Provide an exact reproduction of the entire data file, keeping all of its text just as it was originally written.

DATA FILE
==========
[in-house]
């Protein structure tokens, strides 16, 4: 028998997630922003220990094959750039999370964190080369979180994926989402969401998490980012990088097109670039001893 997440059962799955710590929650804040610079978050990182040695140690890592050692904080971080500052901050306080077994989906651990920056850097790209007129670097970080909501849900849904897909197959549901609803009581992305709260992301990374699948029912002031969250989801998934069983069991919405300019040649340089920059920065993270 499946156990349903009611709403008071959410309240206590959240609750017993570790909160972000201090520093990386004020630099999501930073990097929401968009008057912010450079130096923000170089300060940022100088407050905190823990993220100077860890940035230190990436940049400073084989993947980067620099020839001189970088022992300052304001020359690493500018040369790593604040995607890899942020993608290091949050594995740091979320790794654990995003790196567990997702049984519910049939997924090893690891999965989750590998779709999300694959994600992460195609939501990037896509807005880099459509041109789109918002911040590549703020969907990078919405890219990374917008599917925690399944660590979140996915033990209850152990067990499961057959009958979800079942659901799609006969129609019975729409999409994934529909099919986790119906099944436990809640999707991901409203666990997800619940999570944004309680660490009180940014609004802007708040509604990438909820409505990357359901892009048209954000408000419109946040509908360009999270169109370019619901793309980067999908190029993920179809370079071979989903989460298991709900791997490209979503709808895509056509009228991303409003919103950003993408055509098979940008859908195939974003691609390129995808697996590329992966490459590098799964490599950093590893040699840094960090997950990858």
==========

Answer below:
[in-house]
């Protein structure tokens, strides 16, 4: 028998997630922003220990094959750039999370964190080369979180994926989402969401998490980012990088097109670039001893 997440059962799955710590929650804040610079978050990182040695140690890592050692904080971080500052901050306080077994989906651990920056850097790209007129670097970080909501849900849904897909197959549901609803009581992305709260992301990374699948029912002031969250989801998934069983069991919405300019040649340089920059920065993270 499946156990349903009611709403008071959410309240206590959240609750017993570790909160972000201090520093990386004020630099999501930073990097929401968009008057912010450079130096923000170089300060940022100088407050905190823990993220100077860890940035230190990436940049400073084989993947980067620099020839001189970088022992300052304001020359690493500018040369790593604040995607890899942020993608290091949050594995740091979320790794654990995003790196567990997702049984519910049939997924090893690891999965989750590998779709999300694959994600992460195609939501990037896509807005880099459509041109789109918002911040590549703020969907990078919405890219990374917008599917925690399944660590979140996915033990209850152990067990499961057959009958979800079942659901799609006969129609019975729409999409994934529909099919986790119906099944436990809640999707991901409203666990997800619940999570944004309680660490009180940014609004802007708040509604990438909820409505990357359901892009048209954000408000419109946040509908360009999270169109370019619901793309980067999908190029993920179809370079071979989903989460298991709900791997490209979503709808895509056509009228991303409003919103950003993408055509098979940008859908195939974003691609390129995808697996590329992966490459590098799964490599950093590893040699840094960090997950990858």